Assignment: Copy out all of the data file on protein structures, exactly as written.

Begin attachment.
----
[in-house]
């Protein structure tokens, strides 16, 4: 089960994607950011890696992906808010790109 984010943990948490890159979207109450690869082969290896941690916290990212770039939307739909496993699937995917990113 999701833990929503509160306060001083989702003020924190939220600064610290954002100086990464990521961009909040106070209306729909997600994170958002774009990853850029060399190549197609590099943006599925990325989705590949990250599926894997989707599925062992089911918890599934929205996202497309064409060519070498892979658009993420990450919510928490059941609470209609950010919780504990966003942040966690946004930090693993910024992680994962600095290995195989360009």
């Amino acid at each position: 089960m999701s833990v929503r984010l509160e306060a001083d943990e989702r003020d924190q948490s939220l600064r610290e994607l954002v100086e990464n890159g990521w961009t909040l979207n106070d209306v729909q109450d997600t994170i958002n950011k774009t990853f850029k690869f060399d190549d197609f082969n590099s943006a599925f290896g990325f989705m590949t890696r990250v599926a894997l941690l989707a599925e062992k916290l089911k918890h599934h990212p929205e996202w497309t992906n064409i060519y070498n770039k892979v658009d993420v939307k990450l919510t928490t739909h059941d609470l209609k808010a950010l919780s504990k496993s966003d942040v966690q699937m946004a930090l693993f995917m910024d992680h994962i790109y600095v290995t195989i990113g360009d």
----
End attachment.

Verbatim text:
[in-house]
């Protein structure tokens, strides 16, 4: 089960994607950011890696992906808010790109 984010943990948490890159979207109450690869082969290896941690916290990212770039939307739909496993699937995917990113 999701833990929503509160306060001083989702003020924190939220600064610290954002100086990464990521961009909040106070209306729909997600994170958002774009990853850029060399190549197609590099943006599925990325989705590949990250599926894997989707599925062992089911918890599934929205996202497309064409060519070498892979658009993420990450919510928490059941609470209609950010919780504990966003942040966690946004930090693993910024992680994962600095290995195989360009």
């Amino acid at each position: 089960m999701s833990v929503r984010l509160e306060a001083d943990e989702r003020d924190q948490s939220l600064r610290e994607l954002v100086e990464n890159g990521w961009t909040l979207n106070d209306v729909q109450d997600t994170i958002n950011k774009t990853f850029k690869f060399d190549d197609f082969n590099s943006a599925f290896g990325f989705m590949t890696r990250v599926a894997l941690l989707a599925e062992k916290l089911k918890h599934h990212p929205e996202w497309t992906n064409i060519y070498n770039k892979v658009d993420v939307k990450l919510t928490t739909h059941d609470l209609k808010a950010l919780s504990k496993s966003d942040v966690q699937m946004a930090l693993f995917m910024d992680h994962i790109y600095v290995t195989i990113g360009d």